short squeeze

A "short-squeeze" is a bullish scenario where a high percentage of traders are short in a currency pair when the market begins to move against them (by rising).

Since most traders use stop-loss entry orders to limit losses or will close out positions if they move against them too much short squeezes can accelerate as stops are tripped to cover losses. Also since most of the traders are already short their selling power may be limited as the pair moves against them, further accelerating the bullish move. For example, lets say 80% of speculative traders are short the AUD/USD pair. If the pair starts moving upward on heavy bank buying then two things happen: a) traders are unable to sell  further as they are already short, and b) as their stop-loss orders get tripped the pair will accelerate upward.

Also see long squeeze.

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  1. Profile photo of BigDarren
    BigDarren
    June 10, 2010 at 03:43 Reply

    Thanks for this info Mark. Is there any possibility to see a “short squeeze” happening on the charts through indicators or candlestick formations?

    • Profile photo of PipHut Team
      PipHut Team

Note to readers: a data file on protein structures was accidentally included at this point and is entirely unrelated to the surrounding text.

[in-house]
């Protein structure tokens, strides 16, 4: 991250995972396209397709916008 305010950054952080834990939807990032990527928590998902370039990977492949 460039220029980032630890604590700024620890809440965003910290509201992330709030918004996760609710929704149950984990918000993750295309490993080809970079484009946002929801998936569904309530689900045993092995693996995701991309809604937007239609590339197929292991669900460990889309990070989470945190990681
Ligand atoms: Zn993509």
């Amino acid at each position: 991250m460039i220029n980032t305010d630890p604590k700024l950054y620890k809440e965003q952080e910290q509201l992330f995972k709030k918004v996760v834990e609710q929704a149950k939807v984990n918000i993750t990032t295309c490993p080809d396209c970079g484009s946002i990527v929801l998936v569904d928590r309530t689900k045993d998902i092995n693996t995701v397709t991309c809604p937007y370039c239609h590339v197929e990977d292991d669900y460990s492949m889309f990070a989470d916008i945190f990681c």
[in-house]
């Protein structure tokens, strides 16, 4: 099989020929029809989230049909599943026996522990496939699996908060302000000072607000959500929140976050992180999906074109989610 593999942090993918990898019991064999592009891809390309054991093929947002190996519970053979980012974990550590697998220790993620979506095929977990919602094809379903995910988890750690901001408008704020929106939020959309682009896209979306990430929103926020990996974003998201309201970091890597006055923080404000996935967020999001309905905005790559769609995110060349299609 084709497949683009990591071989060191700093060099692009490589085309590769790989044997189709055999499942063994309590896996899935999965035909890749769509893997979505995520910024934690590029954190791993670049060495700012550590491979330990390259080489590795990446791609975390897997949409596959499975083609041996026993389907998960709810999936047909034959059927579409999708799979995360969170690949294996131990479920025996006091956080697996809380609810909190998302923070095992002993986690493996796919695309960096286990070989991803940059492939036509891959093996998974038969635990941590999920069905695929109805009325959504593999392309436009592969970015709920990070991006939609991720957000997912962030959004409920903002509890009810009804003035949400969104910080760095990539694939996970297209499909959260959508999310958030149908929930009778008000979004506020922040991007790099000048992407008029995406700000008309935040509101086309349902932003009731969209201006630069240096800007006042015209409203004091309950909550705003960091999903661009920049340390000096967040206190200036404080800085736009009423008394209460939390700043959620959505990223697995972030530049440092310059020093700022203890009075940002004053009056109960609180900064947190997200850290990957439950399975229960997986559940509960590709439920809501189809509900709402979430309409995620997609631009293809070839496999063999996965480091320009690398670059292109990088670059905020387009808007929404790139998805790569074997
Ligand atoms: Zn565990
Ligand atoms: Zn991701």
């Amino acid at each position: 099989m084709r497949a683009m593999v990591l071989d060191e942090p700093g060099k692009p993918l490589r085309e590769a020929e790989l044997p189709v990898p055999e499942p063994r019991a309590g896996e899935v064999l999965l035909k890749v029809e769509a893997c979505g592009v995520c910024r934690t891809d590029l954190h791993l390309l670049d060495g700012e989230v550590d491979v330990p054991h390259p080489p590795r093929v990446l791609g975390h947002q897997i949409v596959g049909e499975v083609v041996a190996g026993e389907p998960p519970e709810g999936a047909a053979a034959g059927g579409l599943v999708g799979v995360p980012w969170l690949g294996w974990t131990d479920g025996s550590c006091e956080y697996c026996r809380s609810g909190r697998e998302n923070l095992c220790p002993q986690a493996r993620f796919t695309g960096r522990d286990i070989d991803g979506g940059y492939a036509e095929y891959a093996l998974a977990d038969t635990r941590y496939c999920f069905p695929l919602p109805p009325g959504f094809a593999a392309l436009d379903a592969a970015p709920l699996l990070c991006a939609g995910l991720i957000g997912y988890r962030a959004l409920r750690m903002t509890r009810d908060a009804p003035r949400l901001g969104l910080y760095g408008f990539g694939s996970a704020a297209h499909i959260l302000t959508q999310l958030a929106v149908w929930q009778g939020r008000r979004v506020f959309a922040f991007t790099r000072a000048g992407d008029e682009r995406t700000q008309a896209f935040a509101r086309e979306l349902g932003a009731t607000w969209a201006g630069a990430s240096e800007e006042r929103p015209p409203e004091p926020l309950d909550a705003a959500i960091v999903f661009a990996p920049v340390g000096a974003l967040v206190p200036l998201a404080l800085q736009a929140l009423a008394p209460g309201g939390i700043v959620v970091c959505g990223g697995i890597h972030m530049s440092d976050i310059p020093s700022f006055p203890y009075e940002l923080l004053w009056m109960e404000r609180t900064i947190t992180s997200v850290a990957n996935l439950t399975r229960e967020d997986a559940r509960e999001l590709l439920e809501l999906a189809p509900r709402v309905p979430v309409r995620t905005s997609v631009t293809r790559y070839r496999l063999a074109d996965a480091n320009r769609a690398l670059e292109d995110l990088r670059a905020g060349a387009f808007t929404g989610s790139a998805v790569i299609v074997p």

June 10, 2010 at 03:49 Reply

      Not that I’m aware of. A short-squeeze is almost like a mythical event – a lot of people believe in it and know that they happen but a noise trader can never be 100% sure that it is actually happening.

      In general when the pair is in a strong trend and then makes a BIG leap in the opposite direction, for no apparent reason (e.g. no new news), trader’s mumble about the ‘short squeeze’ or the ‘long squeeze’ though have no idea if that is what it actually is.

  2. Profile photo of BigDarren
    BigDarren
    June 10, 2010 at 03:53 Reply

    Thankyou for the reply. I had a feeling that might be the case. I guess its like all the indicators are saying 1 thing yet it is doing the opposite for no apparant reason.

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